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Commands Worth Keeping! (A Study of I Corinthians 16:13-14)

Friends: If you’re a regular reader of my blog, you know that my friend Frank (in New Jersey) and I have been doing an email Bible study for over a year. We read the same chapter every day for a week — and then send a brief email of encouragement to each other. We’ve completed most of the epistles of the New Testament — and it’s been a great discipline for both of us.

We’re now in the book of I Corinthians. And we just started reading I Corinthians 15 on Easter Sunday! We are now concluding I Corinthians and I want to post a few outlines on the last chapter, chapter 16.

The Apostle Paul has had his hands full in writing to and correcting the Corinthian believers, hasn’t he? Now, as he closes this letter, he refers to a number of fellow-workers and his commendation of them. But Paul is always the careful teacher. He realizes that several succinct directives/commands need to be pressed home to these believers. And we need the same today.

Commands Worth Keeping! (A Study of I Corinthians 16:13-14)

I.  Be on your guard! (v. 13)
>>> Because the gospel and God’s people are under attack.

II. Stand firm in the faith
>>> Because the temptation to become a spiritual deserter is everywhere.

III. Be courageous
>>> Because persecution (in its many forms) inevitably will be used by those who refuse to believe.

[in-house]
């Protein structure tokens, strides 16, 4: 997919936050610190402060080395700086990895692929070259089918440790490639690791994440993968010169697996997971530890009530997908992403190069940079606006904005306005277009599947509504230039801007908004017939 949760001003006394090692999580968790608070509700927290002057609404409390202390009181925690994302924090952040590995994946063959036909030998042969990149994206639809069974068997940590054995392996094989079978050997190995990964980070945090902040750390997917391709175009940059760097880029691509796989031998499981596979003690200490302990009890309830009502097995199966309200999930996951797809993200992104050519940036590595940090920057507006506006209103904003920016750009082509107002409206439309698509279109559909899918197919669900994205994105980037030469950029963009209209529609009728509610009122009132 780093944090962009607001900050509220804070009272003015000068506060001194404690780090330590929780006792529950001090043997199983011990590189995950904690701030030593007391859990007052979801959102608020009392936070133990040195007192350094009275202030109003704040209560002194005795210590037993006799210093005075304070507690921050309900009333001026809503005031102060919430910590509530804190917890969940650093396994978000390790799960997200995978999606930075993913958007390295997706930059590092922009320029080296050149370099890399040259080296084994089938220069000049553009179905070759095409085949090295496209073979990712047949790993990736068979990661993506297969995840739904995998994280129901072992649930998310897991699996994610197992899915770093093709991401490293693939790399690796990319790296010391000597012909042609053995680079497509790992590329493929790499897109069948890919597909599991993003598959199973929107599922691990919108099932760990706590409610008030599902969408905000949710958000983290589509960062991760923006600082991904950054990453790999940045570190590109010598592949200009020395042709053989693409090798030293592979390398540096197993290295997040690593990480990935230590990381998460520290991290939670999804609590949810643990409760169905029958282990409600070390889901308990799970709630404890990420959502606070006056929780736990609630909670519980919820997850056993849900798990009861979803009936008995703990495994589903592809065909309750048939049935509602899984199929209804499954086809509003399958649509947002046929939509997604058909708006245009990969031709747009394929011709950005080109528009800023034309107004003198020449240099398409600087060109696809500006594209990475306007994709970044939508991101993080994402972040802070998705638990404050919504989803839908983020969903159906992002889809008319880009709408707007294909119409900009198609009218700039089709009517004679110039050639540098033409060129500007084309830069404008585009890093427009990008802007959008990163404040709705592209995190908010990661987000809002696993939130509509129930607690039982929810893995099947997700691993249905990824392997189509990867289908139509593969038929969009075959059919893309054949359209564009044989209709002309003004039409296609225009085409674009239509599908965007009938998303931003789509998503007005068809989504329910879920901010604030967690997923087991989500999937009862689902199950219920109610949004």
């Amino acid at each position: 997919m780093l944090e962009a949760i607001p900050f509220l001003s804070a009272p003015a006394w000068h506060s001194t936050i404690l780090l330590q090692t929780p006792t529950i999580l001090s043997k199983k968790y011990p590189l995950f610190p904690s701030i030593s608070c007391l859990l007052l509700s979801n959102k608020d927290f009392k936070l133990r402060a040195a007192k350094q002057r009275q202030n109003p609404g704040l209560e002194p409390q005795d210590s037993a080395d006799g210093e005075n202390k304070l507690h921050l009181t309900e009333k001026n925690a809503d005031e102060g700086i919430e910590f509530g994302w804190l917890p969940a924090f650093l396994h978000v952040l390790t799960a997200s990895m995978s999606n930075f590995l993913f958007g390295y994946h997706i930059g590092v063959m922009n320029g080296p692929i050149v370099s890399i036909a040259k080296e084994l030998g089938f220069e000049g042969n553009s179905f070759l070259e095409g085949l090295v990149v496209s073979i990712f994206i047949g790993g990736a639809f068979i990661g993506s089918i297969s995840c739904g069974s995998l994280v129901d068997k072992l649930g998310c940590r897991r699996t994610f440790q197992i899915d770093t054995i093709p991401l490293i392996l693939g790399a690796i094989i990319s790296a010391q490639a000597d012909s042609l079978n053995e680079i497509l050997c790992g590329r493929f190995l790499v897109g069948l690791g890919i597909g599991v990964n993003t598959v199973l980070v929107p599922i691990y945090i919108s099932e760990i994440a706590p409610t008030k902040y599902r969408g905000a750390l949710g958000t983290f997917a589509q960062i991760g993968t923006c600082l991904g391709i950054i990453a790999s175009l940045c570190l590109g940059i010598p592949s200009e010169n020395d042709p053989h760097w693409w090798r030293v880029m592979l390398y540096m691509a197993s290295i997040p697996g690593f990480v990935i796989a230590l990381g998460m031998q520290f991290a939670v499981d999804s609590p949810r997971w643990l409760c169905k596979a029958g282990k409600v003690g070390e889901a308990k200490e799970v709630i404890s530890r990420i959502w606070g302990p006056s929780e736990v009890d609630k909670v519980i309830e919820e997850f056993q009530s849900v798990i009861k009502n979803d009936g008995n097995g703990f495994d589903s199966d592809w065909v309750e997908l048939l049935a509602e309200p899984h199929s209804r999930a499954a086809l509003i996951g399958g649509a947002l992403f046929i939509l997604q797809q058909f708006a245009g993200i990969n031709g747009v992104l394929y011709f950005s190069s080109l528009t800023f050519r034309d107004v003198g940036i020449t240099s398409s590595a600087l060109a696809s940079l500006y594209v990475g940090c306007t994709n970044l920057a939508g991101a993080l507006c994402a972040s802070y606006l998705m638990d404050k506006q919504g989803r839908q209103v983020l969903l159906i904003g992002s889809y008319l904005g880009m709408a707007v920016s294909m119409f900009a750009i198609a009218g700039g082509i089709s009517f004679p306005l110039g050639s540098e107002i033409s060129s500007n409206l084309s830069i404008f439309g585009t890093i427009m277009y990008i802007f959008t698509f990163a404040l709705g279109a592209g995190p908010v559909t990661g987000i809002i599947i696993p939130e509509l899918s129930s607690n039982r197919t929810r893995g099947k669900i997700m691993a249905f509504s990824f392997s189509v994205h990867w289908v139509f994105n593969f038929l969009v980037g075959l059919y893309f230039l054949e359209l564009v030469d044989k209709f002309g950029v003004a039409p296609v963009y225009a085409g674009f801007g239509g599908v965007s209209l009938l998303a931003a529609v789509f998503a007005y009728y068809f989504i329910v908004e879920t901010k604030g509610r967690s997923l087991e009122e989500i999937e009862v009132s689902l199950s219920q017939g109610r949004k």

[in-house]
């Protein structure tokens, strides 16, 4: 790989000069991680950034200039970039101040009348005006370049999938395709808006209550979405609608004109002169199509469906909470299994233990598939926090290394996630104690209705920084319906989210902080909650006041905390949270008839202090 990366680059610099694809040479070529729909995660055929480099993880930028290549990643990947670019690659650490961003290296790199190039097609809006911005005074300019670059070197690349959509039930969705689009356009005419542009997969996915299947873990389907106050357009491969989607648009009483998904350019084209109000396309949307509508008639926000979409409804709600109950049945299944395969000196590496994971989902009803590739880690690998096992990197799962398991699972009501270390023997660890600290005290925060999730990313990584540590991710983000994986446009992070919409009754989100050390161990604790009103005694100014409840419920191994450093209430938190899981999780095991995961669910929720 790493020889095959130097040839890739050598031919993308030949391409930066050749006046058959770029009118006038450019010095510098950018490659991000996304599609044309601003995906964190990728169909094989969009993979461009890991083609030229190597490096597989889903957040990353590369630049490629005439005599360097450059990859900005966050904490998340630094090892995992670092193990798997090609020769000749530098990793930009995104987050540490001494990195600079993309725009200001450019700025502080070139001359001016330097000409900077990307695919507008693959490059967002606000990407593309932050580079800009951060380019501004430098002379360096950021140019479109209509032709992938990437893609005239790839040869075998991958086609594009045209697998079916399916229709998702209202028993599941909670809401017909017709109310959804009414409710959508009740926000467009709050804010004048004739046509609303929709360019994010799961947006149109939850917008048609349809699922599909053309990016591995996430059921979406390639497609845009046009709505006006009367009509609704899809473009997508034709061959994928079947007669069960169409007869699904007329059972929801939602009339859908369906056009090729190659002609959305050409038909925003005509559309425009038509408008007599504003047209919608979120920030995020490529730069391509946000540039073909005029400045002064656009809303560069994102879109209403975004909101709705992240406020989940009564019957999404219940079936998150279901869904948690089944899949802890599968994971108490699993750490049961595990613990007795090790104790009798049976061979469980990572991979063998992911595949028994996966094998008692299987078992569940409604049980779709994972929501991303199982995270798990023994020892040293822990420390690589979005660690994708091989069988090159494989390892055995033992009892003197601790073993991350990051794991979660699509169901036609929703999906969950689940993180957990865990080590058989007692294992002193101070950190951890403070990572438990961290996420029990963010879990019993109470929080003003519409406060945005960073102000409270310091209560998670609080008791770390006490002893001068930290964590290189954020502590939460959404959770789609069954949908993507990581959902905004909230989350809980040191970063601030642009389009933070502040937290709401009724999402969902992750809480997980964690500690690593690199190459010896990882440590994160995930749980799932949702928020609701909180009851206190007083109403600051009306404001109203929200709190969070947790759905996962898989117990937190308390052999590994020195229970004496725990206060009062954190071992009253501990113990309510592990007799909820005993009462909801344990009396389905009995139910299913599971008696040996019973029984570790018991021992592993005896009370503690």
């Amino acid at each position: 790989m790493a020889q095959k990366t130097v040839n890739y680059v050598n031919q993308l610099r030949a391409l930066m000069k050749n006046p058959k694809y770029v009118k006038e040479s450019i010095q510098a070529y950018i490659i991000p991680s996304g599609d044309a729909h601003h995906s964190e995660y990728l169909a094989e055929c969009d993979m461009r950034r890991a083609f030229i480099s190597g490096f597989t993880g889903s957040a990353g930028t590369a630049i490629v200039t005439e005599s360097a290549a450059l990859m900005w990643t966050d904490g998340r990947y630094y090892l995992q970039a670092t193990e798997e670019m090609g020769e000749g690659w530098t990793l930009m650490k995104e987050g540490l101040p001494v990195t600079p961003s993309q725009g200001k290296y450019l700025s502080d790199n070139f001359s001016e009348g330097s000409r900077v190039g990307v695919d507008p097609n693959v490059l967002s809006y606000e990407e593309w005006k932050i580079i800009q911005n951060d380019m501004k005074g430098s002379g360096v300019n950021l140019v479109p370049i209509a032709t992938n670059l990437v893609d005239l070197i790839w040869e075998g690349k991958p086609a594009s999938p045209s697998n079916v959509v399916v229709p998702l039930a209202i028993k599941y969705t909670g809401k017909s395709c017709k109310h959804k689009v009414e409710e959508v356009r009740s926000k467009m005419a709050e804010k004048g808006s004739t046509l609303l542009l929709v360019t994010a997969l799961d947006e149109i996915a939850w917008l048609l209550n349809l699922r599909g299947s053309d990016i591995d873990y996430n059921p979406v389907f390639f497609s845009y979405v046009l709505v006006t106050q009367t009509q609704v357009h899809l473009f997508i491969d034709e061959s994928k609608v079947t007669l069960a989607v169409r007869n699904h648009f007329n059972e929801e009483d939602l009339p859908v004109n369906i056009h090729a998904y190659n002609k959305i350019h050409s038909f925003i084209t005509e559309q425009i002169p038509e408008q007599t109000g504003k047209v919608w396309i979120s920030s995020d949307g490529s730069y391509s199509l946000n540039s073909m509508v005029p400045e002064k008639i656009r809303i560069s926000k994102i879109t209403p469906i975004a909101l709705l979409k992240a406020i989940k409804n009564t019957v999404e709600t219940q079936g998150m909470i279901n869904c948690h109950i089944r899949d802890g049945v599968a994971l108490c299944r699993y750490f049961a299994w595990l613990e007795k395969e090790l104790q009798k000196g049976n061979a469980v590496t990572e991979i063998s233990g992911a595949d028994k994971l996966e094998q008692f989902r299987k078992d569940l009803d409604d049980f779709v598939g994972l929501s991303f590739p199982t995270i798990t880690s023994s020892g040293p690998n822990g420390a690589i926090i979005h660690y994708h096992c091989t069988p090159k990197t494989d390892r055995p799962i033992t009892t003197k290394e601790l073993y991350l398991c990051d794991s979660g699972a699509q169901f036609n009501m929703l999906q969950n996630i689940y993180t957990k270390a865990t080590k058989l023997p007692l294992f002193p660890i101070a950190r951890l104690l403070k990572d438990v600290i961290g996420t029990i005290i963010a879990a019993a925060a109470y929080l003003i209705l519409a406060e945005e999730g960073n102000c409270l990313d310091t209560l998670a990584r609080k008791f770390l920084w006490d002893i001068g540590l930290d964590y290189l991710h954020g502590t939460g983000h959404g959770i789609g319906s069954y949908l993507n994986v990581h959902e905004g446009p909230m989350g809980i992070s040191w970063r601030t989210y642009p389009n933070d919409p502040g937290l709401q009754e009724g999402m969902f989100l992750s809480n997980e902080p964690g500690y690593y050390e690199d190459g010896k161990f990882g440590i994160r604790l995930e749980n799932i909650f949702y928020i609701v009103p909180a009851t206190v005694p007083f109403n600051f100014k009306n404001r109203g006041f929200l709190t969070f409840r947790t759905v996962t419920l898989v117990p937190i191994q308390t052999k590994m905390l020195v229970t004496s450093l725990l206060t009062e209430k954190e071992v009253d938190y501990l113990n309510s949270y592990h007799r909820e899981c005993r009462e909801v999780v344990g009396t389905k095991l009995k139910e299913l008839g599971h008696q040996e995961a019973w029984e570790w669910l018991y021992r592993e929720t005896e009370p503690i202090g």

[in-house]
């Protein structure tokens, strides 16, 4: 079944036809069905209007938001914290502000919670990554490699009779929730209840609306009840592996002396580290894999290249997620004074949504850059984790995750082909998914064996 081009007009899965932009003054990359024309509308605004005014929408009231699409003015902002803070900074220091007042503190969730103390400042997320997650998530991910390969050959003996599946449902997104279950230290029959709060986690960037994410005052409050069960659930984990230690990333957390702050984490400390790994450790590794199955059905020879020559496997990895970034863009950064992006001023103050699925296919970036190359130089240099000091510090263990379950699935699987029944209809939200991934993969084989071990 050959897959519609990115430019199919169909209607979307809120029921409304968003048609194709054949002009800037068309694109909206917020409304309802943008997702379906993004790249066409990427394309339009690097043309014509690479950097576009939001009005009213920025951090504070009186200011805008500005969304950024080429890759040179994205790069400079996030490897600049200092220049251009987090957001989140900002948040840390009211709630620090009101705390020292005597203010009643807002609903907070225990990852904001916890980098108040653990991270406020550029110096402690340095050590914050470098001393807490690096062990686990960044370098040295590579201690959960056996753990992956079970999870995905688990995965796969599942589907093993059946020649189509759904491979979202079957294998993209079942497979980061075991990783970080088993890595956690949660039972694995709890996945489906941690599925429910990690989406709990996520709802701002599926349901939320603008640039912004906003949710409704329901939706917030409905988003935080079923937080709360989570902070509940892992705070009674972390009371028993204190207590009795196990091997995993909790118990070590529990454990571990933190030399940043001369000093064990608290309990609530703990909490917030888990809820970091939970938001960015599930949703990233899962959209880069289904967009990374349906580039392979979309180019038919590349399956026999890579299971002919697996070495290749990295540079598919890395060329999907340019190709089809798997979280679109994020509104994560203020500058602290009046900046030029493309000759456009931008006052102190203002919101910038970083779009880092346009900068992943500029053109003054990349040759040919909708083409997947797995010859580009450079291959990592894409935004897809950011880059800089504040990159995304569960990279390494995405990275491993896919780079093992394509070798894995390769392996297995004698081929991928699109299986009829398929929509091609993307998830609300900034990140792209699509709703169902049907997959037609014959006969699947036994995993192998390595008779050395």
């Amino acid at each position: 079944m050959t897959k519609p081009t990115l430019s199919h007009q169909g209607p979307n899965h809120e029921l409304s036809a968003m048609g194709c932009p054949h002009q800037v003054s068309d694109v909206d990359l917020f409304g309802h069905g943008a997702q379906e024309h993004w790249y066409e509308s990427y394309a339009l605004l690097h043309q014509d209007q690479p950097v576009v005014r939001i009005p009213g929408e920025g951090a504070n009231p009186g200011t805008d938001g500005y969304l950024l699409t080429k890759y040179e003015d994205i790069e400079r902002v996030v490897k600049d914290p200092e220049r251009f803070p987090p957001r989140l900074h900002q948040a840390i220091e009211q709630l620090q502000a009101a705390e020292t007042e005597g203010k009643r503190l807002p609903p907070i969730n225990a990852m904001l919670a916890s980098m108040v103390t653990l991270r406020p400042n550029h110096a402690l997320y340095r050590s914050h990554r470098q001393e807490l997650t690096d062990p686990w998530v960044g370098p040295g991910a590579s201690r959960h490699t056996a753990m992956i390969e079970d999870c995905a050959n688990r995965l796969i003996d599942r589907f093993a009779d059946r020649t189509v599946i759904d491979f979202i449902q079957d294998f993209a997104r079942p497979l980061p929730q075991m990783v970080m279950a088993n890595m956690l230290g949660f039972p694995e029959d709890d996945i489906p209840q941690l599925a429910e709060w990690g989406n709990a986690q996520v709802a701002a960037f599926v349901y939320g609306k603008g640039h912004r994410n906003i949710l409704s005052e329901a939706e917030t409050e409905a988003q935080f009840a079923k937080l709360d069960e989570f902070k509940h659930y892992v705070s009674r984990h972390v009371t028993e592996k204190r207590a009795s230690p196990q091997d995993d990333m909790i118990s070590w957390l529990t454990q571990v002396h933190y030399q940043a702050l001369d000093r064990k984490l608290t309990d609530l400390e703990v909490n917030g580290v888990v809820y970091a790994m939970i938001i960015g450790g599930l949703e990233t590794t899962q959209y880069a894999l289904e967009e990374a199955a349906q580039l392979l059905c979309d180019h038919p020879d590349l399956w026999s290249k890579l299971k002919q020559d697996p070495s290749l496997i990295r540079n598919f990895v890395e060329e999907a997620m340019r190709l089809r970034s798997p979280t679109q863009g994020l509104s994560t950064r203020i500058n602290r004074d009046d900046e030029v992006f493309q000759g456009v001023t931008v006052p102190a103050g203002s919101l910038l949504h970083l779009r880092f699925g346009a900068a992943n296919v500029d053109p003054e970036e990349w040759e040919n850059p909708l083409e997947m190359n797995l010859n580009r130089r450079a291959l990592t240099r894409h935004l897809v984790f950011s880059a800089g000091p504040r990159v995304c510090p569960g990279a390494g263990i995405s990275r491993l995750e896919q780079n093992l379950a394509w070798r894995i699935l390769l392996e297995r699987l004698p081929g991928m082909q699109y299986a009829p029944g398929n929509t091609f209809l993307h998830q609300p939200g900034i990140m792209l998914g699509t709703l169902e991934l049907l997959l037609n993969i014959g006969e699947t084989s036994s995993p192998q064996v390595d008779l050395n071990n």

IV. Be strong
>>> Because the Lord requires soldiers, not pacifists.

V. Do everything in love
>>> Ungodly hatred has no place in our mission.

Today’s Challenge: Ask yourself several questions today: (1) Where am I letting down my guard? (2) Am I waffling in my faith in any specific way? (3) Where am I failing to show godly courage? (4) In what area of my Christian life am I weak? And what can I do about it? (5) Does love motivate my daily life?

 
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Posted by on April 30, 2020 in I Corinthians 16

 

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Living Now in Light of the Future (A Series of Messages on 2 Corinthians 12) Part 8

In just a few weeks Linda and I will be with the supporters of Camp Elim in Colorado for their Heritage Retreat (Sept. 23-24). These posts allow me to work on my messages from 2 Corinthians 12.

Let’s read over our text one more time:

We have seen that Paul’s tour of heaven — 14 years prior — was life-changing for him. But it brought him a thorn to keep him from becoming conceited about what he had experienced.

We’ve suggested that four challenges or truths can be gleaned from Paul’s description of this event in his life. First, living now in light of the future means that we have a biblical view of boasting (vv. 1-16). Second, we have seen that, taking Paul’s words seriously means that we have a clear focus on the future (vv. 2, 4, 7). And, third, Paul’s example here provides us with a practical primer on prayer (vv. 8-9).